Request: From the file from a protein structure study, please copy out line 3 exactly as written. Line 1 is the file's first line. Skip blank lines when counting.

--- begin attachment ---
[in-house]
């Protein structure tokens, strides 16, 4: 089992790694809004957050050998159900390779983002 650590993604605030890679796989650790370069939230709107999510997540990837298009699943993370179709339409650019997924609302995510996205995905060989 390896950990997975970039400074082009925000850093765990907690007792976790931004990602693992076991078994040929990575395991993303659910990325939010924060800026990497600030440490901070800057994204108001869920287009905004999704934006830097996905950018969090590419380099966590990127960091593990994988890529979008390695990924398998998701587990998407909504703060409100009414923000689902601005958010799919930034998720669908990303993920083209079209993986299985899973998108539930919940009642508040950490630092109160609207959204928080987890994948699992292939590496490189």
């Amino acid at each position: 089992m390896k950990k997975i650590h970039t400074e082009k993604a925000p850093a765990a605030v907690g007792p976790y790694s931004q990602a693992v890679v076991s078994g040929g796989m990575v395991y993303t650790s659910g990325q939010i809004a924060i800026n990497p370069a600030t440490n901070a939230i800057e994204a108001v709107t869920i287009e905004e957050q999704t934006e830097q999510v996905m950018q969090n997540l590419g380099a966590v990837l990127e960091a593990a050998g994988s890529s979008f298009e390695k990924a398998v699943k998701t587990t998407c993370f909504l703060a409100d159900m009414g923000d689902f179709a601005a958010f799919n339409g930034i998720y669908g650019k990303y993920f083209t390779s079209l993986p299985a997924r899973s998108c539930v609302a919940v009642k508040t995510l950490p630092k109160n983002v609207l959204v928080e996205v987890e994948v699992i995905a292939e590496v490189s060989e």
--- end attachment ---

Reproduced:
């Amino acid at each position: 089992m390896k950990k997975i650590h970039t400074e082009k993604a925000p850093a765990a605030v907690g007792p976790y790694s931004q990602a693992v890679v076991s078994g040929g796989m990575v395991y993303t650790s659910g990325q939010i809004a924060i800026n990497p370069a600030t440490n901070a939230i800057e994204a108001v709107t869920i287009e905004e957050q999704t934006e830097q999510v996905m950018q969090n997540l590419g380099a966590v990837l990127e960091a593990a050998g994988s890529s979008f298009e390695k990924a398998v699943k998701t587990t998407c993370f909504l703060a409100d159900m009414g923000d689902f179709a601005a958010f799919n339409g930034i998720y669908g650019k990303y993920f083209t390779s079209l993986p299985a997924r899973s998108c539930v609302a919940v009642k508040t995510l950490p630092k109160n983002v609207l959204v928080e996205v987890e994948v699992i995905a292939e590496v490189s060989e």